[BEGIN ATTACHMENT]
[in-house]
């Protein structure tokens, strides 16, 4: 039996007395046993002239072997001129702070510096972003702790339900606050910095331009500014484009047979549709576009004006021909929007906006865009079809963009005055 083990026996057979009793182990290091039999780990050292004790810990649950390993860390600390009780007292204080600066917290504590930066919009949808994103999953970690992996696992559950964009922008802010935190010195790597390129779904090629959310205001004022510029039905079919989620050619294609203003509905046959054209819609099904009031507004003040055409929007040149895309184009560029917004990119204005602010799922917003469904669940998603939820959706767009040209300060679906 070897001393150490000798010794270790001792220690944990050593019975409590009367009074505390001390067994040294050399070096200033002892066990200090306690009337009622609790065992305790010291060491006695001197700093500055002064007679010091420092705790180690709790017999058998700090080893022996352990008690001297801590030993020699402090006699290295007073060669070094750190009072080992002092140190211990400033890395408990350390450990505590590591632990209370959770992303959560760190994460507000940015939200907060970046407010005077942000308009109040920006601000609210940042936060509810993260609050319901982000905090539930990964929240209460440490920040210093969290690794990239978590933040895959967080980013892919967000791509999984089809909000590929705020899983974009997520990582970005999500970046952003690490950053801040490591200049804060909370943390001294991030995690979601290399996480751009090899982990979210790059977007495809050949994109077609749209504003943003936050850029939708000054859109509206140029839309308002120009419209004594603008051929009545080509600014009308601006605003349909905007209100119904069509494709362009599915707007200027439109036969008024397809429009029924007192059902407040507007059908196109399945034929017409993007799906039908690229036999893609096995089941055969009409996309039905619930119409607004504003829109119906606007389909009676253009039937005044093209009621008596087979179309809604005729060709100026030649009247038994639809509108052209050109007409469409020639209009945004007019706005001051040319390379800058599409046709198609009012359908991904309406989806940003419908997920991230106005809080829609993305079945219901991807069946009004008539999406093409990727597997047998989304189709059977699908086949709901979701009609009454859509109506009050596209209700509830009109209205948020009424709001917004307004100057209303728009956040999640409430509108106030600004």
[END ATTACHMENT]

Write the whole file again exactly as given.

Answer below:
[in-house]
């Protein structure tokens, strides 16, 4: 039996007395046993002239072997001129702070510096972003702790339900606050910095331009500014484009047979549709576009004006021909929007906006865009079809963009005055 083990026996057979009793182990290091039999780990050292004790810990649950390993860390600390009780007292204080600066917290504590930066919009949808994103999953970690992996696992559950964009922008802010935190010195790597390129779904090629959310205001004022510029039905079919989620050619294609203003509905046959054209819609099904009031507004003040055409929007040149895309184009560029917004990119204005602010799922917003469904669940998603939820959706767009040209300060679906 070897001393150490000798010794270790001792220690944990050593019975409590009367009074505390001390067994040294050399070096200033002892066990200090306690009337009622609790065992305790010291060491006695001197700093500055002064007679010091420092705790180690709790017999058998700090080893022996352990008690001297801590030993020699402090006699290295007073060669070094750190009072080992002092140190211990400033890395408990350390450990505590590591632990209370959770992303959560760190994460507000940015939200907060970046407010005077942000308009109040920006601000609210940042936060509810993260609050319901982000905090539930990964929240209460440490920040210093969290690794990239978590933040895959967080980013892919967000791509999984089809909000590929705020899983974009997520990582970005999500970046952003690490950053801040490591200049804060909370943390001294991030995690979601290399996480751009090899982990979210790059977007495809050949994109077609749209504003943003936050850029939708000054859109509206140029839309308002120009419209004594603008051929009545080509600014009308601006605003349909905007209100119904069509494709362009599915707007200027439109036969008024397809429009029924007192059902407040507007059908196109399945034929017409993007799906039908690229036999893609096995089941055969009409996309039905619930119409607004504003829109119906606007389909009676253009039937005044093209009621008596087979179309809604005729060709100026030649009247038994639809509108052209050109007409469409020639209009945004007019706005001051040319390379800058599409046709198609009012359908991904309406989806940003419908997920991230106005809080829609993305079945219901991807069946009004008539999406093409990727597997047998989304189709059977699908086949709901979701009609009454859509109506009050596209209700509830009109209205948020009424709001917004307004100057209303728009956040999640409430509108106030600004």